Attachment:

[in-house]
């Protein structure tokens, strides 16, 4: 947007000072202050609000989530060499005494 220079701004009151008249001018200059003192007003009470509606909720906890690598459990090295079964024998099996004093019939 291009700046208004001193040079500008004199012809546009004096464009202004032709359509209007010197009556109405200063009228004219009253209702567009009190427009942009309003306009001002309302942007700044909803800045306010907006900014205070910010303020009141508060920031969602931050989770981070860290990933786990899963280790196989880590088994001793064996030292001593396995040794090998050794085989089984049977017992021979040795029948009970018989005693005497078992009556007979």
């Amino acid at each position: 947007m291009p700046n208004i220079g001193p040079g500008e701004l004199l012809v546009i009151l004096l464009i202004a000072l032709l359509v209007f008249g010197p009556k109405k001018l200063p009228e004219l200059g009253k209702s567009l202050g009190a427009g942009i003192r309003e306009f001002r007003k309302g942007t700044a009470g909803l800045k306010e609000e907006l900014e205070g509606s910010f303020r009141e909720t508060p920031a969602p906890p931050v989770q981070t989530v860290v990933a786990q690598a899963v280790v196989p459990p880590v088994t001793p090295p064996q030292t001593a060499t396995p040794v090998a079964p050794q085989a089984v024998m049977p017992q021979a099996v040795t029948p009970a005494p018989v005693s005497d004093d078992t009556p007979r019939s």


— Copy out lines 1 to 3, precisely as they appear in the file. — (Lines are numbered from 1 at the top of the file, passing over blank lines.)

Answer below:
[in-house]
């Protein structure tokens, strides 16, 4: 947007000072202050609000989530060499005494 220079701004009151008249001018200059003192007003009470509606909720906890690598459990090295079964024998099996004093019939 291009700046208004001193040079500008004199012809546009004096464009202004032709359509209007010197009556109405200063009228004219009253209702567009009190427009942009309003306009001002309302942007700044909803800045306010907006900014205070910010303020009141508060920031969602931050989770981070860290990933786990899963280790196989880590088994001793064996030292001593396995040794090998050794085989089984049977017992021979040795029948009970018989005693005497078992009556007979």
């Amino acid at each position: 947007m291009p700046n208004i220079g001193p040079g500008e701004l004199l012809v546009i009151l004096l464009i202004a000072l032709l359509v209007f008249g010197p009556k109405k001018l200063p009228e004219l200059g009253k209702s567009l202050g009190a427009g942009i003192r309003e306009f001002r007003k309302g942007t700044a009470g909803l800045k306010e609000e907006l900014e205070g509606s910010f303020r009141e909720t508060p920031a969602p906890p931050v989770q981070t989530v860290v990933a786990q690598a899963v280790v196989p459990p880590v088994t001793p090295p064996q030292t001593a060499t396995p040794v090998a079964p050794q085989a089984v024998m049977p017992q021979a099996v040795t029948p009970a005494p018989v005693s005497d004093d078992t009556p007979r019939s």